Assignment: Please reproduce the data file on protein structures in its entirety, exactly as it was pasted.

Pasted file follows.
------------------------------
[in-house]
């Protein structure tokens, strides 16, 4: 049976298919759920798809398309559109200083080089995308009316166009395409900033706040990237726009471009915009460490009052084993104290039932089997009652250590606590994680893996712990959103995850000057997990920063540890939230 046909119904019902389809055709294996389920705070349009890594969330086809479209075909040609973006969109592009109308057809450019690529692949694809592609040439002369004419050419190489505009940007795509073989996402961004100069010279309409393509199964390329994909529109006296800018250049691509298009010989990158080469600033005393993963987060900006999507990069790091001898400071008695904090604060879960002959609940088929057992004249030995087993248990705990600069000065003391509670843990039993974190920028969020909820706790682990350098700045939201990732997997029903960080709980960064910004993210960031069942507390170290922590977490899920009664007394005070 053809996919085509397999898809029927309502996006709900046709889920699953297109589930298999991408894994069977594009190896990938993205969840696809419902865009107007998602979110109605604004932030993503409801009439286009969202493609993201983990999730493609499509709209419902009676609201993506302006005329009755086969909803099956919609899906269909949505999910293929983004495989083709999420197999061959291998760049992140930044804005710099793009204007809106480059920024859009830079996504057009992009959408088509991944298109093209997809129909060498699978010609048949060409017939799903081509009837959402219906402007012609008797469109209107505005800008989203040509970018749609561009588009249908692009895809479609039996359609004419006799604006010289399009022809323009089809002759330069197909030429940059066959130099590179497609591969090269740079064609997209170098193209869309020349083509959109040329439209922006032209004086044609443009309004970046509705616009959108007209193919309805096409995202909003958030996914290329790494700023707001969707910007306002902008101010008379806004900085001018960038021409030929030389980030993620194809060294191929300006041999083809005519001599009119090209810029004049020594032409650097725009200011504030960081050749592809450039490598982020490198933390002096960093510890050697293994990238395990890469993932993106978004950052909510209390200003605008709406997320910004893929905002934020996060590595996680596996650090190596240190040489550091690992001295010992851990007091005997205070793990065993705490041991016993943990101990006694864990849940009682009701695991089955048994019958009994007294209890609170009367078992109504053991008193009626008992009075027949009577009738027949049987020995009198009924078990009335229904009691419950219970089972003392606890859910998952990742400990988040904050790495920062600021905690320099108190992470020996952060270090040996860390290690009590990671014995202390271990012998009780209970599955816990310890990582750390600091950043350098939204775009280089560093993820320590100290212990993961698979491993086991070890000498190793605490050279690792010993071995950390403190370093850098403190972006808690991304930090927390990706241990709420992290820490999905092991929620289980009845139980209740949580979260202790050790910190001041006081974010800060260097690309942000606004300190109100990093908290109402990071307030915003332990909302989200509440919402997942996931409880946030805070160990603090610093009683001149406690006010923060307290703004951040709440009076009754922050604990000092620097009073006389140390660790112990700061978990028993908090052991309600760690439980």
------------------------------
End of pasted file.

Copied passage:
[in-house]
């Protein structure tokens, strides 16, 4: 049976298919759920798809398309559109200083080089995308009316166009395409900033706040990237726009471009915009460490009052084993104290039932089997009652250590606590994680893996712990959103995850000057997990920063540890939230 046909119904019902389809055709294996389920705070349009890594969330086809479209075909040609973006969109592009109308057809450019690529692949694809592609040439002369004419050419190489505009940007795509073989996402961004100069010279309409393509199964390329994909529109006296800018250049691509298009010989990158080469600033005393993963987060900006999507990069790091001898400071008695904090604060879960002959609940088929057992004249030995087993248990705990600069000065003391509670843990039993974190920028969020909820706790682990350098700045939201990732997997029903960080709980960064910004993210960031069942507390170290922590977490899920009664007394005070 053809996919085509397999898809029927309502996006709900046709889920699953297109589930298999991408894994069977594009190896990938993205969840696809419902865009107007998602979110109605604004932030993503409801009439286009969202493609993201983990999730493609499509709209419902009676609201993506302006005329009755086969909803099956919609899906269909949505999910293929983004495989083709999420197999061959291998760049992140930044804005710099793009204007809106480059920024859009830079996504057009992009959408088509991944298109093209997809129909060498699978010609048949060409017939799903081509009837959402219906402007012609008797469109209107505005800008989203040509970018749609561009588009249908692009895809479609039996359609004419006799604006010289399009022809323009089809002759330069197909030429940059066959130099590179497609591969090269740079064609997209170098193209869309020349083509959109040329439209922006032209004086044609443009309004970046509705616009959108007209193919309805096409995202909003958030996914290329790494700023707001969707910007306002902008101010008379806004900085001018960038021409030929030389980030993620194809060294191929300006041999083809005519001599009119090209810029004049020594032409650097725009200011504030960081050749592809450039490598982020490198933390002096960093510890050697293994990238395990890469993932993106978004950052909510209390200003605008709406997320910004893929905002934020996060590595996680596996650090190596240190040489550091690992001295010992851990007091005997205070793990065993705490041991016993943990101990006694864990849940009682009701695991089955048994019958009994007294209890609170009367078992109504053991008193009626008992009075027949009577009738027949049987020995009198009924078990009335229904009691419950219970089972003392606890859910998952990742400990988040904050790495920062600021905690320099108190992470020996952060270090040996860390290690009590990671014995202390271990012998009780209970599955816990310890990582750390600091950043350098939204775009280089560093993820320590100290212990993961698979491993086991070890000498190793605490050279690792010993071995950390403190370093850098403190972006808690991304930090927390990706241990709420992290820490999905092991929620289980009845139980209740949580979260202790050790910190001041006081974010800060260097690309942000606004300190109100990093908290109402990071307030915003332990909302989200509440919402997942996931409880946030805070160990603090610093009683001149406690006010923060307290703004951040709440009076009754922050604990000092620097009073006389140390660790112990700061978990028993908090052991309600760690439980």